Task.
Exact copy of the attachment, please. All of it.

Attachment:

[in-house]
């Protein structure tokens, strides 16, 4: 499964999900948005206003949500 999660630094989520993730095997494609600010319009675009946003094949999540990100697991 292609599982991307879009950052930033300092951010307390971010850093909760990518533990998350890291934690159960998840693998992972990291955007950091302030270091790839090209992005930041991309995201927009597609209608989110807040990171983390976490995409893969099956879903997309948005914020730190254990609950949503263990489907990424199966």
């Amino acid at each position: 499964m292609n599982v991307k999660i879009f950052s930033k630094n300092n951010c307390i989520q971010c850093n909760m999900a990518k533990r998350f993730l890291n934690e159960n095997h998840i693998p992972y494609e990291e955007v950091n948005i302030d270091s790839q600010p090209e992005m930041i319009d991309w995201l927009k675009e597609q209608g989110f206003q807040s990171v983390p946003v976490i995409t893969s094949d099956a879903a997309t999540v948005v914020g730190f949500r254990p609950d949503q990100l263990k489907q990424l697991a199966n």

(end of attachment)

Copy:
[in-house]
């Protein structure tokens, strides 16, 4: 499964999900948005206003949500 999660630094989520993730095997494609600010319009675009946003094949999540990100697991 292609599982991307879009950052930033300092951010307390971010850093909760990518533990998350890291934690159960998840693998992972990291955007950091302030270091790839090209992005930041991309995201927009597609209608989110807040990171983390976490995409893969099956879903997309948005914020730190254990609950949503263990489907990424199966």
């Amino acid at each position: 499964m292609n599982v991307k999660i879009f950052s930033k630094n300092n951010c307390i989520q971010c850093n909760m999900a990518k533990r998350f993730l890291n934690e159960n095997h998840i693998p992972y494609e990291e955007v950091n948005i302030d270091s790839q600010p090209e992005m930041i319009d991309w995201l927009k675009e597609q209608g989110f206003q807040s990171v983390p946003v976490i995409t893969s094949d099956a879903a997309t999540v948005v914020g730190f949500r254990p609950d949503q990100l263990k489907q990424l697991a199966n």